The DOC makes the first determination of whether there should be an initial dumping or countervailing subsidy investigation within 20 days of the filing. If the DOC finds that there is evidence that supports the allegations of a dumping or subsidization, the DOC will conclude the requirements for the alleged injury have been met, will initiate an investigation, and notify the ITC that they need to begin their investigation. Both departments make initial and then final determinations of their respective investigations.
Duties on Chinese Solar PV Imports
In 2006, the central government of China identified the solar photovoltaic (PV) industry as a “key industry” in the Catalogue of Chinese High-Technology Products for Export. As a result, Chinese PV manufacturers were eligible for various financial support from the Import-Export Bank of China in the form of export credits, guarantees, and insurance. Further, in 2010 the China Development Bank provided the top-five PV manufacturers in China with $30 billion in low-cost loans. As a result, the production of solar PV cells in China increased exponentially such that China’s market share increased from approximately 32% in 2009 to 60% in 2011. Since 2007, China has become the global leader in solar PV production in the world.
In 2012, the ITC approved the determination from the DOC that China subsidized its solar PV cells and modules and issued antidumping and countervailing duties on solar PV imports of about 31% and 3-4% respectively. However, Chinese manufacturers evaded the duties by using a loophole which consisted of importing cells manufactured in other countries, usually Taiwan, and then assembling the modules in China. This resulted in a second round of import duties in 2014 which closed the loophole by including Taiwanese solar PV components. By 2017, less than 6 percent of Chinese manufactured solar PV products ended up in the US.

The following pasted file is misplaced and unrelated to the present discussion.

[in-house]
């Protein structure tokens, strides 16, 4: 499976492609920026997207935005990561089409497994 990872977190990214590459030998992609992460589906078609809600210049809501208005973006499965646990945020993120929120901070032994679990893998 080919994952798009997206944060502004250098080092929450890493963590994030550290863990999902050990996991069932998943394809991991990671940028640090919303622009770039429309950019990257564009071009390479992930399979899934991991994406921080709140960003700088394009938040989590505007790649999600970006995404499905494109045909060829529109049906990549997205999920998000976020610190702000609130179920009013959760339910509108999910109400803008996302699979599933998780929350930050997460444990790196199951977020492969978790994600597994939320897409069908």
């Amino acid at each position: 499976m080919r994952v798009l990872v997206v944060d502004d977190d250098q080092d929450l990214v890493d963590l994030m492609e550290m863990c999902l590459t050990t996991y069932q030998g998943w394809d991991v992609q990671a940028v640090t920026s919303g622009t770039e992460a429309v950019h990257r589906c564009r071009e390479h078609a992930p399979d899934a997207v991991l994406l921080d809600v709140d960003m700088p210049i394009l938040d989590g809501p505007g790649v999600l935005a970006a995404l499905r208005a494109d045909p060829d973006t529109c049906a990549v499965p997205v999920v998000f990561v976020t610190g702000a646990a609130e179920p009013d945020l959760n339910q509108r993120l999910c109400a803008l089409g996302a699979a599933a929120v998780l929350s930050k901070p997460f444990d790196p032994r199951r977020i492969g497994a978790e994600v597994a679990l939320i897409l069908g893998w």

Suniva and the Trump Administration Solar Tariff
Days after filing for bankruptcy in April 2017, foreign-owned solar cell manufacturer Suniva filed a complaint with the U.S. International Trade Commission (ITC). Suniva claimed that Chinese and other Southeast Asian solar manufacturers were flooding the U.S. market with solar PV panels and their components, causing the prices to plummet.  The parties argued that this preventing U.S. based manufacturers from being able to compete and also caused harm to American businesses and jobs. Suniva also asserted that the growth in manufacturing outside the U.S. was unforeseen and unanticipated.
The ITC accepted that complaint for review, which requested “global safeguard relief” from imports of crystalline solar photovoltaic (CSPV) cells and modules and initiated an Antidumping and Countervailing duty investigation. The ITC found that from 2012-2016, imports of solar PV solar cells and modulates increased by approximately 500% and prices fell by 60%, such that U.S. producers ceased domestic production, moved their facilities to other countries, or declared bankruptcy.
In opposition to the Suniva claim, the solar industry argued the tariffs would cause tens of thousands of jobs being lost, billions of dollars in solar investments would be delayed or cancelled, and that the two companies’ own poor business practices actually led to their bankruptcies.
Despite the overwhelming opposition, the ITC determined that the increased solar cell and module imports caused serious injury to the U.S. industry. Part of ITC’s reasoning was that U.S. companies could not have foreseen that Chinese policies would have led to excess solar PV manufacturing capacity, and that it would be directed at the U.S. This was likely included to protect the tariffs from any World Trade Organization (WTO) scrutiny following the likely challenge from China and Taiwan with the WTO. The interagency Trade Policy Staff Committee and United States Trade Representative recommended tariffs on imported solar cells and modules from 2018 until 2022 that start at 30% and decrease annually by 5% before expiring in 2022. China filed a WTO challenge to the US tariffs on solar panels by arguing that the tariffs damage China’s rights and interests, as well as undermine the WTO’s authority and dispute settlement mechanisms to maintain multilateral trade rules.